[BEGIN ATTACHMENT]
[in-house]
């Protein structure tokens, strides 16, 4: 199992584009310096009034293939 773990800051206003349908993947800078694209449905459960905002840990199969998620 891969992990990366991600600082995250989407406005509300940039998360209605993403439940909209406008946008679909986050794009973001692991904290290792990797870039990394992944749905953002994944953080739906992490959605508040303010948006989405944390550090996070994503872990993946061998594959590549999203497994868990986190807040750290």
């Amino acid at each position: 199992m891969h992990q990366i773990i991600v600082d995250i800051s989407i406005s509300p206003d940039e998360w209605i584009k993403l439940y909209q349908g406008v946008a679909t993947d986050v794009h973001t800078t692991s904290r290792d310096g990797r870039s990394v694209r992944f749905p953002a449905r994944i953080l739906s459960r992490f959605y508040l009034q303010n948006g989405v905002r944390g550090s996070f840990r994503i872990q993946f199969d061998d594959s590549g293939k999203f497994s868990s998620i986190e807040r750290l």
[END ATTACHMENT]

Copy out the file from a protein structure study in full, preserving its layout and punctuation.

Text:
[in-house]
């Protein structure tokens, strides 16, 4: 199992584009310096009034293939 773990800051206003349908993947800078694209449905459960905002840990199969998620 891969992990990366991600600082995250989407406005509300940039998360209605993403439940909209406008946008679909986050794009973001692991904290290792990797870039990394992944749905953002994944953080739906992490959605508040303010948006989405944390550090996070994503872990993946061998594959590549999203497994868990986190807040750290």
């Amino acid at each position: 199992m891969h992990q990366i773990i991600v600082d995250i800051s989407i406005s509300p206003d940039e998360w209605i584009k993403l439940y909209q349908g406008v946008a679909t993947d986050v794009h973001t800078t692991s904290r290792d310096g990797r870039s990394v694209r992944f749905p953002a449905r994944i953080l739906s459960r992490f959605y508040l009034q303010n948006g989405v905002r944390g550090s996070f840990r994503i872990q993946f199969d061998d594959s590549g293939k999203f497994s868990s998620i986190e807040r750290l």